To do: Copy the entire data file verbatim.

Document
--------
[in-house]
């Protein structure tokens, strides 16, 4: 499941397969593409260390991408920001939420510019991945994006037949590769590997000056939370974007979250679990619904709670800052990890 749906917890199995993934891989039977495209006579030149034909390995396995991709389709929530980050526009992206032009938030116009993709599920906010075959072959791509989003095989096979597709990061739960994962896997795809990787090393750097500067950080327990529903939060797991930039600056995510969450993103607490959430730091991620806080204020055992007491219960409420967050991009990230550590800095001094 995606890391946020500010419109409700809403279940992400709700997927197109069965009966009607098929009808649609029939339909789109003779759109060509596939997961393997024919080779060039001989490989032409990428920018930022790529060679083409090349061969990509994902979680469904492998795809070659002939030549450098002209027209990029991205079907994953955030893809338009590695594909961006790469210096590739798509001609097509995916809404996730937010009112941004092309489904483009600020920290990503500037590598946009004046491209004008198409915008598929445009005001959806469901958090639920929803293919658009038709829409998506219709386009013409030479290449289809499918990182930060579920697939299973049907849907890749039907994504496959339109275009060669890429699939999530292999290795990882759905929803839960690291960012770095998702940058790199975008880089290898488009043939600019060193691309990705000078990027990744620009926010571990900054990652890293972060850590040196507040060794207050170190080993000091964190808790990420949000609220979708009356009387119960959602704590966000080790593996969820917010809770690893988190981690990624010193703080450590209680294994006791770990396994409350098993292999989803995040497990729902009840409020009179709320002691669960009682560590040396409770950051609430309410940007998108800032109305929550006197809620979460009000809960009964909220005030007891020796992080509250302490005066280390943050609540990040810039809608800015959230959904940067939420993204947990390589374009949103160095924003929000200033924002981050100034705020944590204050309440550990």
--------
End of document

[in-house]
């Protein structure tokens, strides 16, 4: 499941397969593409260390991408920001939420510019991945994006037949590769590997000056939370974007979250679990619904709670800052990890 749906917890199995993934891989039977495209006579030149034909390995396995991709389709929530980050526009992206032009938030116009993709599920906010075959072959791509989003095989096979597709990061739960994962896997795809990787090393750097500067950080327990529903939060797991930039600056995510969450993103607490959430730091991620806080204020055992007491219960409420967050991009990230550590800095001094 995606890391946020500010419109409700809403279940992400709700997927197109069965009966009607098929009808649609029939339909789109003779759109060509596939997961393997024919080779060039001989490989032409990428920018930022790529060679083409090349061969990509994902979680469904492998795809070659002939030549450098002209027209990029991205079907994953955030893809338009590695594909961006790469210096590739798509001609097509995916809404996730937010009112941004092309489904483009600020920290990503500037590598946009004046491209004008198409915008598929445009005001959806469901958090639920929803293919658009038709829409998506219709386009013409030479290449289809499918990182930060579920697939299973049907849907890749039907994504496959339109275009060669890429699939999530292999290795990882759905929803839960690291960012770095998702940058790199975008880089290898488009043939600019060193691309990705000078990027990744620009926010571990900054990652890293972060850590040196507040060794207050170190080993000091964190808790990420949000609220979708009356009387119960959602704590966000080790593996969820917010809770690893988190981690990624010193703080450590209680294994006791770990396994409350098993292999989803995040497990729902009840409020009179709320002691669960009682560590040396409770950051609430309410940007998108800032109305929550006197809620979460009000809960009964909220005030007891020796992080509250302490005066280390943050609540990040810039809608800015959230959904940067939420993204947990390589374009949103160095924003929000200033924002981050100034705020944590204050309440550990």